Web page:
A festival of heart- and waist-friendly fiber, steel-cut oatmeal is a whole grain that everyone (gluten-intolerant or not) can benefit from adding into their daily diet.
It’s made from ground oats, which contain a unique fiber called oat beta-glucan. This fiber has many impressive health benefits, including reduced cholesterol.
What’s more, oat beta-glucan is a viscous fiber that promotes feelings of fullness. One study found that it increased levels of the fullness hormone PYY and that higher doses had the greatest effect.
In a 2015 Harvard University study of more than 100,000 people, those who ate at least 33 grams of whole grains daily—the equivalent of a single bowl of oatmeal—cut their risk of early death by 9 percent compared to those who rarely, if ever, ate whole grains.
Oats are also rich in antioxidants, which protect their fatty acids from becoming rancid. These antioxidants may also benefit heart health and decrease blood pressure.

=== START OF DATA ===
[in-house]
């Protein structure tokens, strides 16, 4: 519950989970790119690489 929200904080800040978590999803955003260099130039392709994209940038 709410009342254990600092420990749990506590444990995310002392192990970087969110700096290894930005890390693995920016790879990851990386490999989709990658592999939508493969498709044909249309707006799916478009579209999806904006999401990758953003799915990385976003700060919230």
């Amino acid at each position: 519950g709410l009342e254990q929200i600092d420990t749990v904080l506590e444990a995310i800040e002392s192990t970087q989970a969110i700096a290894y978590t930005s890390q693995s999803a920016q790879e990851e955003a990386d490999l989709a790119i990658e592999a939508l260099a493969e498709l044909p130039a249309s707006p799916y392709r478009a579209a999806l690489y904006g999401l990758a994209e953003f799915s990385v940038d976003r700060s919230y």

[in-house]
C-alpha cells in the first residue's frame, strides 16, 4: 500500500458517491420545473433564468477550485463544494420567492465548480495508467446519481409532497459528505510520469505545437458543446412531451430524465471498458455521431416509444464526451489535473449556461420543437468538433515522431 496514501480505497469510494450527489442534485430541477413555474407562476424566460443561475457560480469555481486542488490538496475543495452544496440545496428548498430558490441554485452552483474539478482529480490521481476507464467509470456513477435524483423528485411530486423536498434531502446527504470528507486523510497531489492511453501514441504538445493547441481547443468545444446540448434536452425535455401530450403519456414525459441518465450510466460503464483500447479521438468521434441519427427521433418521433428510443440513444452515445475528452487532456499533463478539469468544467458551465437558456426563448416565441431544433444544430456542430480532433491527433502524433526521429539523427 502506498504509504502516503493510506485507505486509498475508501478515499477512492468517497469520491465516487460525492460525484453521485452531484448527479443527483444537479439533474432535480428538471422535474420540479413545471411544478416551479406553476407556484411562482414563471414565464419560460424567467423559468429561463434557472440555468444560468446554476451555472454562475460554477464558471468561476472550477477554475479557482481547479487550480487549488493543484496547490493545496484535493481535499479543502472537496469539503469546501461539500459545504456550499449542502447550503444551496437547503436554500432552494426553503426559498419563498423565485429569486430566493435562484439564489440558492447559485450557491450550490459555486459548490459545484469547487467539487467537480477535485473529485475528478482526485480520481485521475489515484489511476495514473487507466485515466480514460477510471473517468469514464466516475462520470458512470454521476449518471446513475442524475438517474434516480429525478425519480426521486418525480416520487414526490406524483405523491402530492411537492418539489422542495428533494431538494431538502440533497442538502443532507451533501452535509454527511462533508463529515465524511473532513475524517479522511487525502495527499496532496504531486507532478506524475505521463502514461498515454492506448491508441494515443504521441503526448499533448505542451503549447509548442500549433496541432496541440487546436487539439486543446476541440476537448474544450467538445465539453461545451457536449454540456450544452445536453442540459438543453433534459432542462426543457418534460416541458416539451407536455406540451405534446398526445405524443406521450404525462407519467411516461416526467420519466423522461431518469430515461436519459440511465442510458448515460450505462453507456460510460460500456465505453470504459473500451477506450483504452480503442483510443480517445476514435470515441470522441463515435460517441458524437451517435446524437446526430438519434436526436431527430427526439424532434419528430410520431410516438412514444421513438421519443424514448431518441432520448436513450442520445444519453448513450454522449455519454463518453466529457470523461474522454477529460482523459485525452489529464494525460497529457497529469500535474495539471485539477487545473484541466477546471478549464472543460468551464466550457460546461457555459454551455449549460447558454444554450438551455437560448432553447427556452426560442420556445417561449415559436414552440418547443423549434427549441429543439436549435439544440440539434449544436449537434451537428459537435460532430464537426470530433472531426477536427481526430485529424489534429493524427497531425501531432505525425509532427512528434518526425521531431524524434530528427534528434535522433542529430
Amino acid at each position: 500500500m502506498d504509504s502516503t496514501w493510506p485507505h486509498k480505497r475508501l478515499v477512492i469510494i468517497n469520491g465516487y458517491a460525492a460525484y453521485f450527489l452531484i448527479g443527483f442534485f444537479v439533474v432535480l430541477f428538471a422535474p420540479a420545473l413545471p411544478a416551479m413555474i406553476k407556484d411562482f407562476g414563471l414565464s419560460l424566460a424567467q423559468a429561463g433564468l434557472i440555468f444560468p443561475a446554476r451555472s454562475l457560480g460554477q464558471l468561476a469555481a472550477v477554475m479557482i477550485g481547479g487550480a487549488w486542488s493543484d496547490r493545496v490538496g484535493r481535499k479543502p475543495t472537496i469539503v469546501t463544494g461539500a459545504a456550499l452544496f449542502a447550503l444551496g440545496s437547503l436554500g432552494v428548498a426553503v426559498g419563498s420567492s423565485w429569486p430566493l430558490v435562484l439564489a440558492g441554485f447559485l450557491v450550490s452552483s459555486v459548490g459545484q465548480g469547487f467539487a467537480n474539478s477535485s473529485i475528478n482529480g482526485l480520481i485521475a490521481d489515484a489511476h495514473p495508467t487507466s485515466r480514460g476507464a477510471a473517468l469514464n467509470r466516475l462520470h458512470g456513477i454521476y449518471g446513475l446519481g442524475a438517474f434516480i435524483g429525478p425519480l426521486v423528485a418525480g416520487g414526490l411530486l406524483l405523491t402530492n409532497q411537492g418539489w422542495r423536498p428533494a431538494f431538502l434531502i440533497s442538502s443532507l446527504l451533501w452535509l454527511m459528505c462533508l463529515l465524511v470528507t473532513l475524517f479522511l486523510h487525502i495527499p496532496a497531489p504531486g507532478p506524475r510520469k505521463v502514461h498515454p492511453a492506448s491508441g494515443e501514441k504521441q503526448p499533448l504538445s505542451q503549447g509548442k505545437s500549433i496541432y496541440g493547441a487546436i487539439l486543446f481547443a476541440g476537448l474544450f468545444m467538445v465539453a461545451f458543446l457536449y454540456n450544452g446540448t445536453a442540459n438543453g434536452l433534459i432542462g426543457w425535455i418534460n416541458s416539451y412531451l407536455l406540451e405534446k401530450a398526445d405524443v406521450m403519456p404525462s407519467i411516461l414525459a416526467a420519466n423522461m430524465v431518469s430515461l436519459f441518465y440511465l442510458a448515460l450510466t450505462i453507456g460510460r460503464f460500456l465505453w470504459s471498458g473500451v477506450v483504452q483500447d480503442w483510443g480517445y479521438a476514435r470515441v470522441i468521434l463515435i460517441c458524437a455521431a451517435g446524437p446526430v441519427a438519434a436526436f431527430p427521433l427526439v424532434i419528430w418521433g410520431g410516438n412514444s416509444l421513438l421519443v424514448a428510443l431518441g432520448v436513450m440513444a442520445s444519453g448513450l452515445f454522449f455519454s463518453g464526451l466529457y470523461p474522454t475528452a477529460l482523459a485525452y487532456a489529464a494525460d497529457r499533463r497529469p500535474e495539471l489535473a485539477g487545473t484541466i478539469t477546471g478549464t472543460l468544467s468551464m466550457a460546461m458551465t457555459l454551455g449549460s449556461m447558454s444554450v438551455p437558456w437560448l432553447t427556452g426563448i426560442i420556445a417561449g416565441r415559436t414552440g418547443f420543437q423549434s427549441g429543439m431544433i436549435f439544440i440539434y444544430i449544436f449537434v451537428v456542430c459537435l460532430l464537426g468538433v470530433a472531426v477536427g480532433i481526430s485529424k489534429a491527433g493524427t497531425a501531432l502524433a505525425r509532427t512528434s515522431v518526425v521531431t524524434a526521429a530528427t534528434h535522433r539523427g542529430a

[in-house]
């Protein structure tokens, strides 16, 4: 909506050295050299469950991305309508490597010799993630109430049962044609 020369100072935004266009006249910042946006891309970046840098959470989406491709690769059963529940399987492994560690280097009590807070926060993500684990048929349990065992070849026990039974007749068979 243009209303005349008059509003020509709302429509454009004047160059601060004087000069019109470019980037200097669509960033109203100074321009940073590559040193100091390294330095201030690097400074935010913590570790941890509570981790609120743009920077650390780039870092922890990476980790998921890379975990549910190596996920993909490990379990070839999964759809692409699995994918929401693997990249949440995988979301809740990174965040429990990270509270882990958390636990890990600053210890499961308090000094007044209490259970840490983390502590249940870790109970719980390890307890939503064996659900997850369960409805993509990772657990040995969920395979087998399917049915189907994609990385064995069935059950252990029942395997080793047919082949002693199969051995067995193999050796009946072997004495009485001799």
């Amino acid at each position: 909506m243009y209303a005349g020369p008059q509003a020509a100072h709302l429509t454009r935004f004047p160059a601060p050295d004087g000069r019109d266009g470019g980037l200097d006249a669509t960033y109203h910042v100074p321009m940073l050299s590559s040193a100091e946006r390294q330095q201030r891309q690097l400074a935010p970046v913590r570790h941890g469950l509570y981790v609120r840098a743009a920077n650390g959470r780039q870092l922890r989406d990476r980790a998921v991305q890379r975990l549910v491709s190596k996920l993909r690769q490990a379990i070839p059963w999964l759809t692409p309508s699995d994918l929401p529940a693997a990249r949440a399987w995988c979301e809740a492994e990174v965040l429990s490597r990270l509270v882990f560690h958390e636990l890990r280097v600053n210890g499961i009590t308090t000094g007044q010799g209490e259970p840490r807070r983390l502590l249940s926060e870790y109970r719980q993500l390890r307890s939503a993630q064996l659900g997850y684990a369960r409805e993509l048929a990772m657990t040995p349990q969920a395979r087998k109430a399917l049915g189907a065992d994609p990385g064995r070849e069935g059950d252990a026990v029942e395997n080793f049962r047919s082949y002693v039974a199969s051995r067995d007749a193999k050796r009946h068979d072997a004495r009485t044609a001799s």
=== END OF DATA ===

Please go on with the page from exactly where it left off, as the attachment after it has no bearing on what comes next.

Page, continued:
Bear in mind that one cup (235 grams) of cooked oatmeal contains only about 6 grams of protein, which won’t provide the benefits of a higher-protein breakfast. To boost the protein content of an oatmeal breakfast, prepare it with milk instead of water or serve it with a side of eggs or a piece of cheese.
6. Cottage Cheese
Cottage cheese is a fantastic breakfast food. A muscle-building powerhouse, it contains 25 grams of protein per cup.
It’s high in protein, which increases metabolism, produces feelings of fullness and decreases levels of the hunger hormone ghrelin.
In a 2015 University of Missouri study, dieters who ate a high-protein breakfast (35 grams of protein) ended up being less hungry and eating fewer calories throughout the rest of the day compared to those who ate low-protein breakfasts.